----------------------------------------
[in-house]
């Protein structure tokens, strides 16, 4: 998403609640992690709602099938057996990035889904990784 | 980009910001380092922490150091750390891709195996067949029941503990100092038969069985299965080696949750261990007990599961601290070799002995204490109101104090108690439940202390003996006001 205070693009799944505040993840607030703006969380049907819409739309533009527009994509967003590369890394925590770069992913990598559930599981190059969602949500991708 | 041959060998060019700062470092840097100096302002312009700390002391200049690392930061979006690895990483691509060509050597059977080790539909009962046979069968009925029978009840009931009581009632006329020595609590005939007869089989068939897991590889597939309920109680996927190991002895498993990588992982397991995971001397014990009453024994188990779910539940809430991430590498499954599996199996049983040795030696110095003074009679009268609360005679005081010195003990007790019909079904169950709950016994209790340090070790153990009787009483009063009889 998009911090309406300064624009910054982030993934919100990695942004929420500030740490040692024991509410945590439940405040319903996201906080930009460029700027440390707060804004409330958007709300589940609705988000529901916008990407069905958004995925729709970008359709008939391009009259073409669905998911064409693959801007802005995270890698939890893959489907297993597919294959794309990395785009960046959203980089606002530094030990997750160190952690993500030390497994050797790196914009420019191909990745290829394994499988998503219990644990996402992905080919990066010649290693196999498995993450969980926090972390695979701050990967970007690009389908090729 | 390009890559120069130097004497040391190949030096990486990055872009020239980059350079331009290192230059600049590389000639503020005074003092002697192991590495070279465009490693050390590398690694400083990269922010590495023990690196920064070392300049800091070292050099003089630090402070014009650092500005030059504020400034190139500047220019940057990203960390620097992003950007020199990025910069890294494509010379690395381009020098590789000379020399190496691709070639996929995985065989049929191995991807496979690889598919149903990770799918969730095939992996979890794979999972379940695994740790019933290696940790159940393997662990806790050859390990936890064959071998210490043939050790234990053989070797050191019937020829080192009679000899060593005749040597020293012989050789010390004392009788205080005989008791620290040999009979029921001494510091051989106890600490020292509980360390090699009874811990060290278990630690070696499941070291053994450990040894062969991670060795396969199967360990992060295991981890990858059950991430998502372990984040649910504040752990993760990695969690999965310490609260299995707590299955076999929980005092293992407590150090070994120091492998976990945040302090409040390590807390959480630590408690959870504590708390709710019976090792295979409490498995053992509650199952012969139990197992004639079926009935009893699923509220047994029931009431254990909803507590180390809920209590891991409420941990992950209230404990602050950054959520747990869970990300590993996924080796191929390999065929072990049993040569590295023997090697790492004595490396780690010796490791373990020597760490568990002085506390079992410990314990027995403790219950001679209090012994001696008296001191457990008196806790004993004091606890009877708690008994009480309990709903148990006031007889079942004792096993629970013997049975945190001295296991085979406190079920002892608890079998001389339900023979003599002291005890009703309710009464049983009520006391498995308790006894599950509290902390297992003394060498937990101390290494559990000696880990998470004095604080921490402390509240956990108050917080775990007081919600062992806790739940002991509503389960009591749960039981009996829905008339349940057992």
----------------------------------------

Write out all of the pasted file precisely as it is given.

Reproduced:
[in-house]
């Protein structure tokens, strides 16, 4: 998403609640992690709602099938057996990035889904990784 | 980009910001380092922490150091750390891709195996067949029941503990100092038969069985299965080696949750261990007990599961601290070799002995204490109101104090108690439940202390003996006001 205070693009799944505040993840607030703006969380049907819409739309533009527009994509967003590369890394925590770069992913990598559930599981190059969602949500991708 | 041959060998060019700062470092840097100096302002312009700390002391200049690392930061979006690895990483691509060509050597059977080790539909009962046979069968009925029978009840009931009581009632006329020595609590005939007869089989068939897991590889597939309920109680996927190991002895498993990588992982397991995971001397014990009453024994188990779910539940809430991430590498499954599996199996049983040795030696110095003074009679009268609360005679005081010195003990007790019909079904169950709950016994209790340090070790153990009787009483009063009889 998009911090309406300064624009910054982030993934919100990695942004929420500030740490040692024991509410945590439940405040319903996201906080930009460029700027440390707060804004409330958007709300589940609705988000529901916008990407069905958004995925729709970008359709008939391009009259073409669905998911064409693959801007802005995270890698939890893959489907297993597919294959794309990395785009960046959203980089606002530094030990997750160190952690993500030390497994050797790196914009420019191909990745290829394994499988998503219990644990996402992905080919990066010649290693196999498995993450969980926090972390695979701050990967970007690009389908090729 | 390009890559120069130097004497040391190949030096990486990055872009020239980059350079331009290192230059600049590389000639503020005074003092002697192991590495070279465009490693050390590398690694400083990269922010590495023990690196920064070392300049800091070292050099003089630090402070014009650092500005030059504020400034190139500047220019940057990203960390620097992003950007020199990025910069890294494509010379690395381009020098590789000379020399190496691709070639996929995985065989049929191995991807496979690889598919149903990770799918969730095939992996979890794979999972379940695994740790019933290696940790159940393997662990806790050859390990936890064959071998210490043939050790234990053989070797050191019937020829080192009679000899060593005749040597020293012989050789010390004392009788205080005989008791620290040999009979029921001494510091051989106890600490020292509980360390090699009874811990060290278990630690070696499941070291053994450990040894062969991670060795396969199967360990992060295991981890990858059950991430998502372990984040649910504040752990993760990695969690999965310490609260299995707590299955076999929980005092293992407590150090070994120091492998976990945040302090409040390590807390959480630590408690959870504590708390709710019976090792295979409490498995053992509650199952012969139990197992004639079926009935009893699923509220047994029931009431254990909803507590180390809920209590891991409420941990992950209230404990602050950054959520747990869970990300590993996924080796191929390999065929072990049993040569590295023997090697790492004595490396780690010796490791373990020597760490568990002085506390079992410990314990027995403790219950001679209090012994001696008296001191457990008196806790004993004091606890009877708690008994009480309990709903148990006031007889079942004792096993629970013997049975945190001295296991085979406190079920002892608890079998001389339900023979003599002291005890009703309710009464049983009520006391498995308790006894599950509290902390297992003394060498937990101390290494559990000696880990998470004095604080921490402390509240956990108050917080775990007081919600062992806790739940002991509503389960009591749960039981009996829905008339349940057992």